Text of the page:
With NATO formally inviting Finland and Sweden to join its alliance after Turkey dropped its objections, classics and history professor Barry Strauss comments that history is full of alliances that amounted to little.Read More
Department of Classics
Classics is the original interdisciplinary academic field at the heart both of European/western civilization and today’s Liberal Arts education. We teach and research the languages (Greek, Latin), literature, history, philosophy, science, art, and material culture that survive from the worlds of ancient Greece, Rome, and Late Antiquity. Through archaeology and art history we investigate and analyze the material record and environment of these civilizations and their neighbors – accessing a past beyond the texts of the elite and their mostly male voices to explore fully this world from top to bottom.
News from Classics
Toni Alimi’s book project, “Slaves of God,” delves deep into the Augustine cannon, explaining the philosopher’s reasons for justifying slavery.Read More
A new Cornell study suggests that solving societal problems such as climate change could require dismantling rigid academic boundaries, so that researchers from varying disciplines could work together collaboratively.Read More
Cornell’s Earth Source Heat borehole project already had a fitting English motto: “Onward and Downward.” Now, the project has Latin and Greek mottos courtesy of Prof. Daniel Gallagher: Energeia Geothermica: Perge deorsum!Read More
The “Sculpture Shoppe” exhibition displays selections from Cornell’s plaster cast collection of Greco-Roman sculptures alongside – and sometimes within – contemporary artists’ responses to cast culture and classical art.Read More
Stephen Sansom, a Postdoctoral Associate in Classics, took the stage with his bandmates on May 5 for “MUSE–AK: a Mall Performance of Ancient Greek Song.” This wonderful contribution to the Sculpture Shoppe exhibition made a fitting conclusion for Stephen's time at Cornell. He will begin his new posi...Read More
"These faculty members and graduate teaching assistants have made tremendous contributions for the benefit of our students, guiding their educational paths and molding their experiences."Read More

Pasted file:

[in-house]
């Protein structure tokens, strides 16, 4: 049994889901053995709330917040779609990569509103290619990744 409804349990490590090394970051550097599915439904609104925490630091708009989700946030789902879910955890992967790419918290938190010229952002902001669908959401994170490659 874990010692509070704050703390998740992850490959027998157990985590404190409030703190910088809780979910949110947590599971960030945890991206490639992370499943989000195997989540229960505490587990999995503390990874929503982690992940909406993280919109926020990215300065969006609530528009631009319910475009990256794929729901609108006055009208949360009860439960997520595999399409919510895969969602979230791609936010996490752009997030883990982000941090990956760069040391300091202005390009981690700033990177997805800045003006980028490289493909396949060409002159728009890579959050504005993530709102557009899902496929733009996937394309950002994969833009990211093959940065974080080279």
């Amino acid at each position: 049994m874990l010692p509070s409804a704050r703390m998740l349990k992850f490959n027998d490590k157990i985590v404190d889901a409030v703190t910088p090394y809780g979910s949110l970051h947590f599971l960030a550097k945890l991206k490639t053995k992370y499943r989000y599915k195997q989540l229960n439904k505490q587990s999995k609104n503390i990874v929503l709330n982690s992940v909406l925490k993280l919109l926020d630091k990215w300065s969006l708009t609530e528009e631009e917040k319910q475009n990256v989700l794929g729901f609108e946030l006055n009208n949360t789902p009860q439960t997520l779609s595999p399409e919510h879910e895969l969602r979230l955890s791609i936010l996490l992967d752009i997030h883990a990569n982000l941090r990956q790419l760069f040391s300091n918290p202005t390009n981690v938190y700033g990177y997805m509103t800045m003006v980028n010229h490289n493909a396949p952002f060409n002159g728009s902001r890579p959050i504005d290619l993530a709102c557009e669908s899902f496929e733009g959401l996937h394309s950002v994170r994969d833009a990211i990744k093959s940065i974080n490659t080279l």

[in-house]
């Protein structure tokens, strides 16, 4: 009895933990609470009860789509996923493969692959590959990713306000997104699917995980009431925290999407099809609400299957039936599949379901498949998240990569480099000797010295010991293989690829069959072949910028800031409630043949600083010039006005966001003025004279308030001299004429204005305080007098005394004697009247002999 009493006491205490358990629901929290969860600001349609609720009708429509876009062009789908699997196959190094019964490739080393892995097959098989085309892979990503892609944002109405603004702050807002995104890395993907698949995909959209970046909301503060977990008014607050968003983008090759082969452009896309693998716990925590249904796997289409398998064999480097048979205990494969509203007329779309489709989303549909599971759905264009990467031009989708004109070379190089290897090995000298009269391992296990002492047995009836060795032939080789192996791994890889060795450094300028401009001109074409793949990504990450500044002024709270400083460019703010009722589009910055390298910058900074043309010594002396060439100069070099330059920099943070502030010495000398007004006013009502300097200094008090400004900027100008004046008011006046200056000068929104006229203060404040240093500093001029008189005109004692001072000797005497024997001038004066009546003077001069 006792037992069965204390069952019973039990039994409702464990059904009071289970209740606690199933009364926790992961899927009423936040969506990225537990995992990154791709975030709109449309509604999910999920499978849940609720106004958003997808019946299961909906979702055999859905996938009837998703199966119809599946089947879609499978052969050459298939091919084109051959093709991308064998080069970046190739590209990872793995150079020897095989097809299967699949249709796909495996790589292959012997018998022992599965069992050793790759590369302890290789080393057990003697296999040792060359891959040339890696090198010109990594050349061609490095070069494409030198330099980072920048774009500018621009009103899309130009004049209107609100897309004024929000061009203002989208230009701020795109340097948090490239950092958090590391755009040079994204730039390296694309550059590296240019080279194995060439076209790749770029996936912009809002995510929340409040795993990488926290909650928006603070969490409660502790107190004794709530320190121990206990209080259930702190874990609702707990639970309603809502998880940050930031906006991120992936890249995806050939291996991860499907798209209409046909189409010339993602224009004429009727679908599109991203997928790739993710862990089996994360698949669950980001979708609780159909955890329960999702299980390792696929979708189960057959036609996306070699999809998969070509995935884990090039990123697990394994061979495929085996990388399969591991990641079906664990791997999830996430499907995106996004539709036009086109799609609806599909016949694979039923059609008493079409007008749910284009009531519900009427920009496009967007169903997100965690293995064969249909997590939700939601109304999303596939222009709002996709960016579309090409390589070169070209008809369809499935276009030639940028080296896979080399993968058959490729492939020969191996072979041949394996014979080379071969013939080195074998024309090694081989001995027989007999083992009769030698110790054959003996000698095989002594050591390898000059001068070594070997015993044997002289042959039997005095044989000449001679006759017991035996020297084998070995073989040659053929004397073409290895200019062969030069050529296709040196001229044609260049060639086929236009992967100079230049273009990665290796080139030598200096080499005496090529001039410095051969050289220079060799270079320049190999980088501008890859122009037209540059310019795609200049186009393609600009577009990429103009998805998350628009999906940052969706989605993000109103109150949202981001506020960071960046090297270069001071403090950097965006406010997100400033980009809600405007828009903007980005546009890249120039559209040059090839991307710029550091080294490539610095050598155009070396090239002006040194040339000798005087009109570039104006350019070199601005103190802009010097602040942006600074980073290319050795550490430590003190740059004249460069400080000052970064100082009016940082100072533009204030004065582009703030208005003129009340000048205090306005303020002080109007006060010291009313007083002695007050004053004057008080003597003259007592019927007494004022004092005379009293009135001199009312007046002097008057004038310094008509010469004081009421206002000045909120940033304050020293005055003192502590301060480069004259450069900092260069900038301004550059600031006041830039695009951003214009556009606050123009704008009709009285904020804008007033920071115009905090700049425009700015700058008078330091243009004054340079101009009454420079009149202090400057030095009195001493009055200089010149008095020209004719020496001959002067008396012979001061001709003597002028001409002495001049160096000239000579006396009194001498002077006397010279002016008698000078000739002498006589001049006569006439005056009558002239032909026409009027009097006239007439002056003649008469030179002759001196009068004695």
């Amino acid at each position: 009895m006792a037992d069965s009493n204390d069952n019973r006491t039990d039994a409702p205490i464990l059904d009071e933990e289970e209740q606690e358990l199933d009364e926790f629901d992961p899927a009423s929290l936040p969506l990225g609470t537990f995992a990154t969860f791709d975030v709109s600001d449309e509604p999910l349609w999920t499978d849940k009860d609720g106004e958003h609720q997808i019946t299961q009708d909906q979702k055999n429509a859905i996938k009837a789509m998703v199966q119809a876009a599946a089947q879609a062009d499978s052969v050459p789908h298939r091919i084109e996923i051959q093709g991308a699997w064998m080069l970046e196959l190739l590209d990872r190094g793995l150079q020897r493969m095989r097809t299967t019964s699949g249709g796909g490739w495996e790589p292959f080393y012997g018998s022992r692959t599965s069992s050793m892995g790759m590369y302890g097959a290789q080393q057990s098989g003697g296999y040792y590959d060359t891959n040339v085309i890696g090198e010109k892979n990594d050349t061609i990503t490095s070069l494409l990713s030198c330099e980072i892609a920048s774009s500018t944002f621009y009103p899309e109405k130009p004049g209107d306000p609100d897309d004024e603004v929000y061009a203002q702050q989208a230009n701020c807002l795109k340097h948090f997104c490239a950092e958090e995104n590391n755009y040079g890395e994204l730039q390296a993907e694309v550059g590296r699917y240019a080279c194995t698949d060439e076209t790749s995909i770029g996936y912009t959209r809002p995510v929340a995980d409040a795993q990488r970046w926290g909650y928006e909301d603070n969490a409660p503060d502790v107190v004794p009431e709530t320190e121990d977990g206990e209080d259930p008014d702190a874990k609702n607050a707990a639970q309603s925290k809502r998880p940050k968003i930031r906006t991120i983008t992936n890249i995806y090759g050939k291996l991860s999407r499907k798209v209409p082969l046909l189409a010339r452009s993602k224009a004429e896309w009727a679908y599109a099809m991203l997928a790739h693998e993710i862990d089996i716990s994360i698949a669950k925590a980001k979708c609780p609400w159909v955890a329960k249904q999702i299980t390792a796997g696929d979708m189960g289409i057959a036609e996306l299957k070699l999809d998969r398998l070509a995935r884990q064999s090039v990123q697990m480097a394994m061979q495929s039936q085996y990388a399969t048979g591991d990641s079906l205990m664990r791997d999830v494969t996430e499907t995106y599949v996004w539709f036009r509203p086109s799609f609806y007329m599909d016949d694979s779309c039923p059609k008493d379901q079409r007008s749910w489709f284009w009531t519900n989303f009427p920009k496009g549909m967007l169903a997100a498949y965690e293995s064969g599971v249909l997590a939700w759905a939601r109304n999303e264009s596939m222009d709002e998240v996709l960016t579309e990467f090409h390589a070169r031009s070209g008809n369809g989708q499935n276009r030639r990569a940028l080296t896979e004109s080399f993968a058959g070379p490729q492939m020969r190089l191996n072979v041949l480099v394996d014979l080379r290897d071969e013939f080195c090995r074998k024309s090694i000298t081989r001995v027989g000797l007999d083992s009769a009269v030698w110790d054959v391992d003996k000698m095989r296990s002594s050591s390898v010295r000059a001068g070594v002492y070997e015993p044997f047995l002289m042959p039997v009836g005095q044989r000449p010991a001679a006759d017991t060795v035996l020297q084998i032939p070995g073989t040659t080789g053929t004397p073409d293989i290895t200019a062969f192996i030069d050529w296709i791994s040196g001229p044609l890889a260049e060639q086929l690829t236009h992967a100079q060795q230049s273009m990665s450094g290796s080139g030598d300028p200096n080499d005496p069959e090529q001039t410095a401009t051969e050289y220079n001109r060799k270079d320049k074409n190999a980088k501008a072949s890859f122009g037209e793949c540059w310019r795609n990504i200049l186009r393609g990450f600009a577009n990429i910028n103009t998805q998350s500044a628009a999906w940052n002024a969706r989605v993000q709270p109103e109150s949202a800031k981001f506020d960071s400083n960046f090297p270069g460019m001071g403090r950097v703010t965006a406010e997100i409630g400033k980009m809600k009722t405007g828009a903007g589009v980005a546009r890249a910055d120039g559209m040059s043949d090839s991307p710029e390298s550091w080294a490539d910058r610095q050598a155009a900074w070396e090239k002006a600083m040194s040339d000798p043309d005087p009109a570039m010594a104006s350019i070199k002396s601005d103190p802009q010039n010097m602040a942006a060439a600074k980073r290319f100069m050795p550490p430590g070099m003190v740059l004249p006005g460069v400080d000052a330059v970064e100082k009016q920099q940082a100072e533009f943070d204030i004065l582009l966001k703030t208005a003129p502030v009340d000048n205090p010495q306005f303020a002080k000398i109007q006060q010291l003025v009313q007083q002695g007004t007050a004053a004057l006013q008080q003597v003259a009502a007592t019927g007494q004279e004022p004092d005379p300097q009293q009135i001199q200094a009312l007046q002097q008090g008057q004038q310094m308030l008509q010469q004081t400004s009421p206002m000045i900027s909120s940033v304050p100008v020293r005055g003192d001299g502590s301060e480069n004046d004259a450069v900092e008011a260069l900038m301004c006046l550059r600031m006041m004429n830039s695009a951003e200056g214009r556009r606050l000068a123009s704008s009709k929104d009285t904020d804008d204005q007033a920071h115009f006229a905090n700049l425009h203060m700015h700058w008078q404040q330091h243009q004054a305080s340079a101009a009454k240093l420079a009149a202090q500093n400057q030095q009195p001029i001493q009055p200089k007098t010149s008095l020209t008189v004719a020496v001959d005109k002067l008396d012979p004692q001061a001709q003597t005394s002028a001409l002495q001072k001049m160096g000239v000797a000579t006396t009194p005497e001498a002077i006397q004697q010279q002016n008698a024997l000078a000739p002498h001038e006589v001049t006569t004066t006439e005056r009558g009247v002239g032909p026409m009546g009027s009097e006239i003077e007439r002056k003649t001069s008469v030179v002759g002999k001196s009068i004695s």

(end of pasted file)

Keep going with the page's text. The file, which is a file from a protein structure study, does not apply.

What is Classics?
Classics is about learning Latin and Greek
Neither language is spoken today, but hundreds of world-historical masterpieces were written in those two languages. Ancient Greek is the key that unlocks Homer, philosophy, tragedy, comedy, history, particle physics, and half the Bible. Latin is the key that unlocks epic poetry, stage drama, fables, rhetoric, law, and the reawakening of the West in the Renaissance. The two languages together allow you to observe, like a firsthand witness, the downhill slide of Rome’s thousand-year civilization from an American-style democracy to an authoritarian empire. Studying them, and the voices of the women and men who spoke them, reveals more than just the mindset of a people that built the Coliseum and the catacombs. Those voices also reveal the foundations of the modern world order—from secular humanism to religious orthodoxy. They’re also a lot of fun!
Classics beyond the classroom
Classics doesn’t just involve learning your Latin principal parts (important though they are!). Our students and faculty engage with the Greco-Roman world in multiple ways, whether speaking “living Latin” in Rome, taking part in archaeological digs or traveling seminars to Europe, curating exhibitions, or putting on performances of ancient plays. From experiments with ancient technology to the use of myth in contemporary art, we celebrate and explore the enduring relevance and reinvention of the Classical past within the 21st century.